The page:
For those that don’t know me, I’m currently a full-time addiction specialist; full-time psychology student (on my way to Dr. Davis); mostly retired personal trainer (over 20 years now?); and have been lovingly deemed an anomaly, a boulder and Captain A (although the “A” has probably held more than one meaning in the past) by those closest to me. I come to you today in all sincerity with a question I have been pondering for quite sometime.
Why is it that so many things change once you leave/enter a gym? What type of magic is there that seems to exist at this sacred portal leading into the land of steel, iron, and rubber?
Let me try to explain this seemingly simple, yet very perplexing question. Do you ever try lifting heavier weights on your workout movements? Well of course you do! What a silly question you must be thinking, even for a psychology student. One must only glace at any of the many multimedia sights to indulge in a seemingly never ending stream of photo’s, videos, and self-proclaiming posts of people working on their 1RM or trying to conquer that ever elusive PR.
O.K. well I ask, what happens when you don’t get your lift? Do you just stop training because you are a failure? Do you just give up on that specific movement because you failed at it? Do you start blaming someone else for your failed lift? Do you quietly think to yourself that you must be being punished for something that you have done in the past? Or do you think that somehow you are not able to do this lift because of a karma of sorts?
No of course not! You simply try again, or try again tomorrow! This of course affords you the opportunity to upload more posts as well! These posts are often highlighted with the amount of time, grudging effort, and of course the trials and tribulations gone through to attain them. Many people also go that extra mile and will showcase the meals, supplements, and training moments involved in that hard road that eventually lead to that momentous moment of personal victory!
Wait! What? Let me get this right … You simply try again?! You just train harder and smarter? You eat better? You get advice on how to improve? And then you try again and again and again until that weight you are going after finally goes up? Fascinating!
So back to my question … why don’t we do that on the other side of the gym doors as well?
Why is it ok to ‘fail’ at something in the gym, but not in your life? Why is it ok to try something we might not achieve inside the gym, but it must be an almost for sure thing outside the gym? Why is it ok to try again and again at something you really want in the gym, but we give up on ourselves so easily on the other side of those doors? Why is it that we are never satisfied with our performance in the gym, but so many of us cut ourselves short and settle for just ‘ok’ or even less with regard to living our own lives? Why will we do everything needed to improve our performance on a lift, but not the performance of our profession? Why can we ask for help, assistance, and guidance in the gym, but we feel so isolated in life? Why will we make time for extra training, but not do the same for family or friends? Why is it we look forward to the gym, but hate our job, home or both? Why does the magic we all embrace at the gym have to stop at those doors?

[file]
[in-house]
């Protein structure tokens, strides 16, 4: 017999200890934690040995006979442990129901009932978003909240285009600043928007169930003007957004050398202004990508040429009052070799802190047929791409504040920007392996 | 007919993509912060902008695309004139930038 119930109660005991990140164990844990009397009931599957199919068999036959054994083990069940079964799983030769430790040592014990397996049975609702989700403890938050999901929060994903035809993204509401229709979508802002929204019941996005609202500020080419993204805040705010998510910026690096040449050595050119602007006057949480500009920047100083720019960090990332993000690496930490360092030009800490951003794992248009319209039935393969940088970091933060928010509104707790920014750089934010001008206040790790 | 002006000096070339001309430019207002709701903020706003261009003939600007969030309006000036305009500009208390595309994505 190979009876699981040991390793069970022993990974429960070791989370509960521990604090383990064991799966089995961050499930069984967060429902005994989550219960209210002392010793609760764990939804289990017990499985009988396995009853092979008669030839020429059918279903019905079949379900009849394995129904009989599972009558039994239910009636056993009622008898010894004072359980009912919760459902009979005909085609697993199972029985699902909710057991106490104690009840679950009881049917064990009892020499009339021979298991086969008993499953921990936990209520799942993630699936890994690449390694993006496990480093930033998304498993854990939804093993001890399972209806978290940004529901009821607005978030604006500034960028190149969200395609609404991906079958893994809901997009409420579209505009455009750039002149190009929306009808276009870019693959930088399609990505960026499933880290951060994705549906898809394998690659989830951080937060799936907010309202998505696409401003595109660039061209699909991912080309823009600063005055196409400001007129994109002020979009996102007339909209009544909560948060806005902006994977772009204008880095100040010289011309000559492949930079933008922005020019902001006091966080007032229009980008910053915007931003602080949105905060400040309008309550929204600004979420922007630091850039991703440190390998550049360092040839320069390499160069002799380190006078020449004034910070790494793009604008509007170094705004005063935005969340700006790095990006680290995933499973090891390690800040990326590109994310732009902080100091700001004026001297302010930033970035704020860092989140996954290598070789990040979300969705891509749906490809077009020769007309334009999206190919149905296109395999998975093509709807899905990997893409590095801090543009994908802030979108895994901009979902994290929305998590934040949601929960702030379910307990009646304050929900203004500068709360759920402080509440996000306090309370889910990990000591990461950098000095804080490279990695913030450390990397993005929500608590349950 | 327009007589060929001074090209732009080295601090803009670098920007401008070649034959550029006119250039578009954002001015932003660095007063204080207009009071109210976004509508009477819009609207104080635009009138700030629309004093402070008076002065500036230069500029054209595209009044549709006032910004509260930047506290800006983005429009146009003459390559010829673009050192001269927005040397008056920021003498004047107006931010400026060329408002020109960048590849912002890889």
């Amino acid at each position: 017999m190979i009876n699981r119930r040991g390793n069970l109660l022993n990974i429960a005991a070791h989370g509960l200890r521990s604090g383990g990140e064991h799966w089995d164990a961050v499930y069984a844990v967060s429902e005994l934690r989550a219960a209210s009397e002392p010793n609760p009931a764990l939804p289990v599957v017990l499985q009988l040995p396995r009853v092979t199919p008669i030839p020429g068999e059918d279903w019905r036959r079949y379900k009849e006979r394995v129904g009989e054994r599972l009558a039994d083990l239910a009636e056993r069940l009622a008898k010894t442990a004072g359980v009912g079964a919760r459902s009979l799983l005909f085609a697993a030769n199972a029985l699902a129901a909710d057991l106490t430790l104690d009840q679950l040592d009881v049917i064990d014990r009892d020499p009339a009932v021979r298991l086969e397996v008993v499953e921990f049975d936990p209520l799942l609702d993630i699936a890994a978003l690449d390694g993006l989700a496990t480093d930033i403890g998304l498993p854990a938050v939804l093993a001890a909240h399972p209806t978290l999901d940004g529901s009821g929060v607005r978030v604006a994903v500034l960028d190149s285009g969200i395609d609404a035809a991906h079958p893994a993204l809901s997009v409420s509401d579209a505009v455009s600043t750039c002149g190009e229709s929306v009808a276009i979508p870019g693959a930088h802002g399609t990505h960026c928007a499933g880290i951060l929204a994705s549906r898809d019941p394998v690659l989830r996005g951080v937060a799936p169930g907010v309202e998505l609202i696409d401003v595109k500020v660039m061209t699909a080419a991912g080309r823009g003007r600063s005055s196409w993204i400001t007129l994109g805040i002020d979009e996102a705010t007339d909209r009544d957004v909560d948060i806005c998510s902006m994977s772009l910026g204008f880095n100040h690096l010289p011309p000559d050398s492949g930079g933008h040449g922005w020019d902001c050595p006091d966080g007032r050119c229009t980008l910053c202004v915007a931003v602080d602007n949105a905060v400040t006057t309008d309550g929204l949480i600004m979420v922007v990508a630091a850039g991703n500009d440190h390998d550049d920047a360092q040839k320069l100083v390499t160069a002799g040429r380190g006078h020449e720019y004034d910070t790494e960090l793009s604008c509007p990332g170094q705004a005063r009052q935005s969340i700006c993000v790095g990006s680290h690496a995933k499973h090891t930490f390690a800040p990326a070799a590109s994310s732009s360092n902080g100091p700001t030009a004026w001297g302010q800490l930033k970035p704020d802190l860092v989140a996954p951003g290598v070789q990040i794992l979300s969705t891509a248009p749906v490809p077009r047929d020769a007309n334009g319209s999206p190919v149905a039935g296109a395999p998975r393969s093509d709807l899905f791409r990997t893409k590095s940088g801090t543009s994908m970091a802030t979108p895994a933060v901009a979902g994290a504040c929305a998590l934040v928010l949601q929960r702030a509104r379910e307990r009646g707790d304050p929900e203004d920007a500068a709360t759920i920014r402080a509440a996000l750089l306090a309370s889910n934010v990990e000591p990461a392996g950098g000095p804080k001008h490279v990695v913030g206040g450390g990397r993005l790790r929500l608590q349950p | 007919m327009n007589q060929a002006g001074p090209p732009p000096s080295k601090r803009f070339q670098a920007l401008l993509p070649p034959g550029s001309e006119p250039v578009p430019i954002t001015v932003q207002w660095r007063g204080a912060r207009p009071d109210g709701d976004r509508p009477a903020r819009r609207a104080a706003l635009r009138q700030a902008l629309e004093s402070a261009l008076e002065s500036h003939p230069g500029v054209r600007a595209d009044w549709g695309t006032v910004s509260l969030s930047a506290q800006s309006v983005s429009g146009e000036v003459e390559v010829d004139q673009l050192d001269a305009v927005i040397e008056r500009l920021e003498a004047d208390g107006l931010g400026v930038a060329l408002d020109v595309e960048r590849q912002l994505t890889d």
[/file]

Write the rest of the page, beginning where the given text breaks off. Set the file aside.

Just thoughts to ponder!
I'd like to address something I deal with daily; how everyone feels about their past. I hear over and over and over again "I'm not who I was", "I used to be a good person", "I've wasted so much time", "I've hurt so many people" and on and on. While all of this might be very true there are two things that everyone seems to be forgetting ...
Another thought that many people forget is that "good" and "bad" is a matter of perception! We keep beating ourselves up for the 'bad' things we did, but what if ... those bad things saved someone's life?! What if the actions you are all torn up about changed another life for the better? Was it still a 'bad' thing?
There is a mentality that can be reached that will help you realize that everything in life is just an event ... it is not good or bad, it is simply what needs to happen at the time. We as bystanders then choose to label this event and that event as either good or bad based on our perception. The issue is, our perceptions of life and the grand scheme of things is VERY limited to say the least!
Learn to embrace the idea ... You are not your past, you are the summation of the potential of what resides inside of you!
You are the master of your fate, you are the captain of your soul!
Sorry it's been awhile. Been busy with psychology and life. However, just like my advice today ... you gotta make time for that daily grind!!
It's not about making huge gains one way or the other each day, it's about moving forward ... inch by inch, thought by though until you finally reach your goal; whatever that goal may be!
The grind is putting in time, putting in effort. It's pounding on whatever it is in life that you want to change. Don't want to smoke, grind. Want to do better in school, grind. Want to stop using ... GRIND! The only way anyone gets to the top is by spending hours and hours pounding on what they want to change in life!
Diamonds come into this world through heat and pressure, and are polished by friction! Gold is purified by fire. If you want to change ... you gotta build up some heat, you gotta use some friction ... you gotta grind!
So for those out there thinking about it, wanting to do something or start something ... welcome to the grind my friends!
See you all soon! As it's back to the grind!
Who am I?
I have been called "Sirthinkalot" and "The mender of souls." I am an addiction specialist and a full-time psychology student on the way to Dr. Davis in clinical psychology. I am currently crusading for the expedited paradigm shift in addiction recovery!